Latin America & Caribbean

Fires in Pantanal, world's largest tropical wetlands, 'triple' in 2020

The Pantanal is the largest wetland on the planet located in Brazil, Bolivia and Paraguay Image copyright AFP
Image caption The Pantanal is the largest wetland on the planet located in Brazil, Bolivia and Paraguay

The number of forest fires in the Pantanal, the world's largest tropical wetlands, has tripled in 2020 compared to last year, according to Brazil's national space agency Inpe.

Inpe identified 3,682 fires from 1 January to 23 July in the region, an increase of 201% compared to 2019.

Thousands of species including jaguars, anteaters and migratory birds live in the 140,000-160,000 sq km area.

Last month was the worst June for fires in the neighbouring Amazon in 13 years.

The wetlands are located across Brazil, Paraguay and Bolivia and are one of the most biodiverse areas in the world.

Image copyright PA Media
Image caption Giant anteater are one of the thousands of species in the Pantanal

Piranha, capuchin monkeys, green anacondas and thousands of plant species live in the basin which thrives off annual flooding following torrential rains.

A satellite map published by Inpe shows the fires currently burning in the Pantanal, collected using satellites that measure blazes larger than 30m long by 1m wide.

The 3,682 fires detected in the region so far this year are the highest number since records began in 1998. In the same period in 2018 there were 277 in the area in total.

Members of environmental network the Pantanal Observatory called the fires "a social danger since, in addition to the economic damage and the loss of biodiversity, fires cause respiratory problems, eye irritation and allergies," according to Brazilian newspaper O Globo.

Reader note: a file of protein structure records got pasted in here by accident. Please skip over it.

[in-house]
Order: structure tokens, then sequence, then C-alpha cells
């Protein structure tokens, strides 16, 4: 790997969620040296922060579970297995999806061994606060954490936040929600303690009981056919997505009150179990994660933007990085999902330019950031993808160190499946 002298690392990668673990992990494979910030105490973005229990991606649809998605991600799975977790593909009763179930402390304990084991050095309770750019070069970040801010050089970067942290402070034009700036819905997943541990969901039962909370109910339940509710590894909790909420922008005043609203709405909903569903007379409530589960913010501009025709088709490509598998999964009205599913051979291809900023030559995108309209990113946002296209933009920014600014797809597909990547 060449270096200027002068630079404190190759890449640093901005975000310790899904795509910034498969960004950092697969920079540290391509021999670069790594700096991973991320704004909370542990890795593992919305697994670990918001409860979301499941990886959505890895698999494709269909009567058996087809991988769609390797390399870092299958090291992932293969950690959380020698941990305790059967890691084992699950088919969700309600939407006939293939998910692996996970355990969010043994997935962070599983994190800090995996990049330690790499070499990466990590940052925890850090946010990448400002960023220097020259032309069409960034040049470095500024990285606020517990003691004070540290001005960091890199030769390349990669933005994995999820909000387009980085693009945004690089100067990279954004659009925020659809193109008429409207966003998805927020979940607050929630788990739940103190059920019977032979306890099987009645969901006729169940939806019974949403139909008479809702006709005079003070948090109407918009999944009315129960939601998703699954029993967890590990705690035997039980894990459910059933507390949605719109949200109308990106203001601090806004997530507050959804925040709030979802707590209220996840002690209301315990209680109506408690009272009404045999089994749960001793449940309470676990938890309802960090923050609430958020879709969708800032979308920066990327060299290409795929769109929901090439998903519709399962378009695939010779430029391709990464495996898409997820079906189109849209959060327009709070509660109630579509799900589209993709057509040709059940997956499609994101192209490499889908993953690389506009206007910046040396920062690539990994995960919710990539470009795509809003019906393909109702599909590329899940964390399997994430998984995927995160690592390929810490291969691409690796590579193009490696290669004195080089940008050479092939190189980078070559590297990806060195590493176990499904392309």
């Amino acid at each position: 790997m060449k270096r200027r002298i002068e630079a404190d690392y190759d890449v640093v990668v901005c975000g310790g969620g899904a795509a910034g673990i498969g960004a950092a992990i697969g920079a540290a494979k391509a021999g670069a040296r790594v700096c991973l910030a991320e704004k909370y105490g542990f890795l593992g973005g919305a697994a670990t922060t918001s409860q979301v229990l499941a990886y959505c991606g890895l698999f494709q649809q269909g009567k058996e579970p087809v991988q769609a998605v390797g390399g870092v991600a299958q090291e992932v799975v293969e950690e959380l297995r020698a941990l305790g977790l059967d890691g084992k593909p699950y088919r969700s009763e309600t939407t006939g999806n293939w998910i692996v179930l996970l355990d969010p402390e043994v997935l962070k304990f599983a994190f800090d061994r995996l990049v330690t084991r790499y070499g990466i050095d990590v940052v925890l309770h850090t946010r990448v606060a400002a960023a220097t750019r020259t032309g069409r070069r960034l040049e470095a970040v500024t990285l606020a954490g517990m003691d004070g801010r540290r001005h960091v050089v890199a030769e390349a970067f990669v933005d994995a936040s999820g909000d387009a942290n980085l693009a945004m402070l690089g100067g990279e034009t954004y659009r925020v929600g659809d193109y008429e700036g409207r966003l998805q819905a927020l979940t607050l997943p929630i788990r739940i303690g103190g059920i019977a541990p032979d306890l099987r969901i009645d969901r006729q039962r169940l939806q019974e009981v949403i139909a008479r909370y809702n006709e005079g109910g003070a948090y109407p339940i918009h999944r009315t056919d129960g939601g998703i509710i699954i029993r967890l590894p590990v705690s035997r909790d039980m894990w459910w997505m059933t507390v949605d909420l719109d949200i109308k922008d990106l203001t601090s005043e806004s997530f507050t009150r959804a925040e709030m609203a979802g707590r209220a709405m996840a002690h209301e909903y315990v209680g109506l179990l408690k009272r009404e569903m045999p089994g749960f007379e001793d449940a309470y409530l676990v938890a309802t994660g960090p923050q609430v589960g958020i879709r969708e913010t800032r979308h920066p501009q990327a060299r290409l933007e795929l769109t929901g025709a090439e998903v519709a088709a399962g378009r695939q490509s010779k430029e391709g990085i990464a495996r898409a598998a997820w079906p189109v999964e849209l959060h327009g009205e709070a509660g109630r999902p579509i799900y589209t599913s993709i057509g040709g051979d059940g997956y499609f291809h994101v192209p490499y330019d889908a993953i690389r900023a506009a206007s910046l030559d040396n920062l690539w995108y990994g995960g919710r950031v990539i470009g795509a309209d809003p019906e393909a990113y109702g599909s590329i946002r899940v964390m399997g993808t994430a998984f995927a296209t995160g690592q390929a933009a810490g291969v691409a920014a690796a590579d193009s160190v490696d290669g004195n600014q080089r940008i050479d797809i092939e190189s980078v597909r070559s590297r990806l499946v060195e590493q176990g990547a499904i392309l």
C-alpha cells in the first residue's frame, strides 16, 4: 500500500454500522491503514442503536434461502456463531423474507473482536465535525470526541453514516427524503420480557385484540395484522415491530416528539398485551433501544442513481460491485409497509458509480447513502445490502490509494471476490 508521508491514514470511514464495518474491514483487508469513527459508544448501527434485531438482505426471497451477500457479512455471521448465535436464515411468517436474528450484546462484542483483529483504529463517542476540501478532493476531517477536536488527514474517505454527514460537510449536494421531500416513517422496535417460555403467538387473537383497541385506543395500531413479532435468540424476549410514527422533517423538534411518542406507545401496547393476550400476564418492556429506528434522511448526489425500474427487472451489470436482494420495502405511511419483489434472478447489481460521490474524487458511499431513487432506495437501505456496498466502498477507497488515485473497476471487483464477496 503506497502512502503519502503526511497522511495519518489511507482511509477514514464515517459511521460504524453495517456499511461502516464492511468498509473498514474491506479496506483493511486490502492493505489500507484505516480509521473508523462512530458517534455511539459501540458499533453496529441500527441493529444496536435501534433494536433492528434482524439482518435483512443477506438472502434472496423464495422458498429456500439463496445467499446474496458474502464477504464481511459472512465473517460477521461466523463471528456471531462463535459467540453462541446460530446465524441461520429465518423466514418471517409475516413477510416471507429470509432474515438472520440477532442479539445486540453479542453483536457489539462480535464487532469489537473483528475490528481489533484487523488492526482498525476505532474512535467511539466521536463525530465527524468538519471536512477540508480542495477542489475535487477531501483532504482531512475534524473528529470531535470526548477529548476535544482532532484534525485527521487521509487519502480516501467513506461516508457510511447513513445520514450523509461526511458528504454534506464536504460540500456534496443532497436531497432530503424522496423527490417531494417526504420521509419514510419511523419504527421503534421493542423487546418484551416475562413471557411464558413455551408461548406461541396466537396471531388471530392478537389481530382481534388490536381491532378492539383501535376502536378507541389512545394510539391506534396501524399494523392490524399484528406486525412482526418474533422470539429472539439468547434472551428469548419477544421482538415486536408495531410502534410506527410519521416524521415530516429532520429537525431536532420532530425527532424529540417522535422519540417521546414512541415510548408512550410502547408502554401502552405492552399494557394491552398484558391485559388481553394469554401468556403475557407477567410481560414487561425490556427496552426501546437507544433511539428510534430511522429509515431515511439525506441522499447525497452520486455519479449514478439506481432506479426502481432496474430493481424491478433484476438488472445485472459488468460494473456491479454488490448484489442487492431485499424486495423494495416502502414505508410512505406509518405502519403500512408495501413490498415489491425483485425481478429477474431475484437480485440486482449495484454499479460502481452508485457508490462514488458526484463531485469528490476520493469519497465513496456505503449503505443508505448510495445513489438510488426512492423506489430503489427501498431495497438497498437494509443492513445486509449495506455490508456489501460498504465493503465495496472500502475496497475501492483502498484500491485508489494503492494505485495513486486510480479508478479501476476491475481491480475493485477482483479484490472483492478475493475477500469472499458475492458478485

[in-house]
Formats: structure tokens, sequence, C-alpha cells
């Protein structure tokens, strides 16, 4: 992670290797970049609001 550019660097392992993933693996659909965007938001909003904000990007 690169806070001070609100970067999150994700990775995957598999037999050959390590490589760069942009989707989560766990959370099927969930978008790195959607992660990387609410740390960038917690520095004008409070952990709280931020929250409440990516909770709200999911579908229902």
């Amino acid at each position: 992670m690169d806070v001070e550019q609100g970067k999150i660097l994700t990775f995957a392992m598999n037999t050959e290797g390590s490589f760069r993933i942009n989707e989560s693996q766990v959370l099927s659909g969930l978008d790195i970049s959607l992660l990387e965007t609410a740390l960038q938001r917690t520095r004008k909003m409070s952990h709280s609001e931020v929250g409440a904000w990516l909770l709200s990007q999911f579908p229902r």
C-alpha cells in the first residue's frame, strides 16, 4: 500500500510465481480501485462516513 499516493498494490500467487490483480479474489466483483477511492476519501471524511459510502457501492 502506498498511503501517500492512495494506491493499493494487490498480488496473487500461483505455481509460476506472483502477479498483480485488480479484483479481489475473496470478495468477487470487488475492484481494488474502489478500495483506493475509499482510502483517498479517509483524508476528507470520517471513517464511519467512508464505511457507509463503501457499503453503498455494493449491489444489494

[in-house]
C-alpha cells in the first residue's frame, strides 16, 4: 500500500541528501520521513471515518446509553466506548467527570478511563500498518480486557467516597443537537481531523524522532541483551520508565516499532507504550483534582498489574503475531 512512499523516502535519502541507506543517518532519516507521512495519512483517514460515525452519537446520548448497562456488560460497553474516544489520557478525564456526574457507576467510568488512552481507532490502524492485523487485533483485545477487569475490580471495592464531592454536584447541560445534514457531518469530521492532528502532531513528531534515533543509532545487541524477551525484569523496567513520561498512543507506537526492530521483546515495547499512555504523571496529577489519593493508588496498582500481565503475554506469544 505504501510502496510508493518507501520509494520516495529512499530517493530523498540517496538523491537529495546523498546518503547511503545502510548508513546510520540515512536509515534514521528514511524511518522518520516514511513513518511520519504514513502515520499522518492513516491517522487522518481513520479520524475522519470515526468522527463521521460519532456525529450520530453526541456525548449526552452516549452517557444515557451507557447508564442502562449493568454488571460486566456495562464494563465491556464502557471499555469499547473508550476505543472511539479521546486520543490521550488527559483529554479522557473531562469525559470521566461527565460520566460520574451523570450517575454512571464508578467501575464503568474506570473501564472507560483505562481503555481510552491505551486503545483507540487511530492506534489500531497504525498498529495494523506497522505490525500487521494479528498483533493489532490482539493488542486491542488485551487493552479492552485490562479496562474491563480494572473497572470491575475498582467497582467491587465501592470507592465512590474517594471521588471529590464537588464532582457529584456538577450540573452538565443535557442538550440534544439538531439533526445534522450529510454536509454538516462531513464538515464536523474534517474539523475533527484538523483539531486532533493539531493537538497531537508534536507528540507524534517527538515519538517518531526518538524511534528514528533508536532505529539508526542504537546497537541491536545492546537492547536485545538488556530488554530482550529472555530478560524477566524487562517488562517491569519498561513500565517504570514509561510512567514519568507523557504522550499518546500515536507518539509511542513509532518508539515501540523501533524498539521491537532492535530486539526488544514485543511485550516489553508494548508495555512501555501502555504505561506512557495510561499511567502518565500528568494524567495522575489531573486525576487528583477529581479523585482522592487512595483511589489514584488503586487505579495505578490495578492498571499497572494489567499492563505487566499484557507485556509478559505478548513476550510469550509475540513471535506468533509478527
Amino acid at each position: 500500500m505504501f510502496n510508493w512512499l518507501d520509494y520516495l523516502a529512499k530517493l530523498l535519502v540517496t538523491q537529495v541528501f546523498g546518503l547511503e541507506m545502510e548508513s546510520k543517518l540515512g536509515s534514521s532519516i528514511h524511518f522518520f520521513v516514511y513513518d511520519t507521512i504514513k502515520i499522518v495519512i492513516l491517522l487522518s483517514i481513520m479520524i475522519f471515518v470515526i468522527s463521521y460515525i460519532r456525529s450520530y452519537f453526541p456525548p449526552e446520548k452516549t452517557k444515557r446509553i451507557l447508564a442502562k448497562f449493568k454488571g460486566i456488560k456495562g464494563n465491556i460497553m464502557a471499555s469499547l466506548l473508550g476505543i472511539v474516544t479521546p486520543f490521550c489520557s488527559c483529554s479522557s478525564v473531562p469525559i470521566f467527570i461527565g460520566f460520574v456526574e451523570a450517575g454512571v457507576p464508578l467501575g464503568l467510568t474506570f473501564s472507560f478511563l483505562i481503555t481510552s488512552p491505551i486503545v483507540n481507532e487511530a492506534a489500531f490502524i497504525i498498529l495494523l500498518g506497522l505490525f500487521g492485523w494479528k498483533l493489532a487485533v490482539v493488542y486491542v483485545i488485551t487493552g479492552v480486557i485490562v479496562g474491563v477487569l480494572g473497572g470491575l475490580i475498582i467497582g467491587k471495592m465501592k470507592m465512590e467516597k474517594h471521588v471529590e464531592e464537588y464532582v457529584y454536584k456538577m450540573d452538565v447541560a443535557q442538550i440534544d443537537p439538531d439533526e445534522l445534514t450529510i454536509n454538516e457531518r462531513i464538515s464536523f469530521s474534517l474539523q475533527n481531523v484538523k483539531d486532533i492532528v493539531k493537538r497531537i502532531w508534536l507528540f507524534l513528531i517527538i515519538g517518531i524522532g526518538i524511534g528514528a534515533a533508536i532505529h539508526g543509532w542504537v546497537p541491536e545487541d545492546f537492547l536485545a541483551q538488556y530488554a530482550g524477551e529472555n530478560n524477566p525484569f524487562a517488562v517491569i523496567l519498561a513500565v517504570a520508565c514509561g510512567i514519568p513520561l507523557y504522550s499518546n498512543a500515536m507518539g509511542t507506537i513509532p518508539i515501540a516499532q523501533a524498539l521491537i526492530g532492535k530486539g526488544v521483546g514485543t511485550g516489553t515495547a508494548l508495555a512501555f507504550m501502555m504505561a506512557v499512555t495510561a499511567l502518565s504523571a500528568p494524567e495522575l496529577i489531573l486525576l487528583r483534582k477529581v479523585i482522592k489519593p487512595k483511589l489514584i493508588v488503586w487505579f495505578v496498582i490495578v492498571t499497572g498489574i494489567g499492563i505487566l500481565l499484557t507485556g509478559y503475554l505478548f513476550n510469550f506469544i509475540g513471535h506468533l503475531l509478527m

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Image caption The Brazilian Pantanal wildlife boasts jaguars and anaconda
Image copyright Science Photo Library
Image caption Black-hooded parakeets also live in the Brazilian Pantanal

The organisation said that in two days, around 7,000 hectares were burnt as the result of both "criminal activity" and "climactic factors".

Wildfires often occur in the dry season in Brazil but they are also deliberately started in efforts to illegally deforest land for cattle ranching.

In the Bolivian Pantanal, fighting the fires has been complicated by the coronavirus pandemic which limits the number of people who can safely tackle the blazes, Carlos Pinto of the organisation Friends of Nature Foundation explained.

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Image caption The Otuquis National Park, in the Pantanal area of Bolivia, was damaged in fire last year

The Pantanal Observatory says it is releasing radio broadcasts and video to inform local residents about the risk of fires.

Earlier this month President Jair Bolsonaro introduced a ban on fires in the Amazon region, to the north of the Pantanal, for the next four months.

Environmentalists routinely accuse Mr Bolsonaro, a climate change sceptic, of failing to protect the country's vast and valuable natural resources.

Last year he accused NGOs of starting fires in the Amazon.

Wildfire in the Brazilian Pantanal last year destroyed at least 50,000 hectares.

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Media caption"It's extremely upsetting... to see this kind of devastation" - the BBC's Will Grant flew over northern Rondonia state

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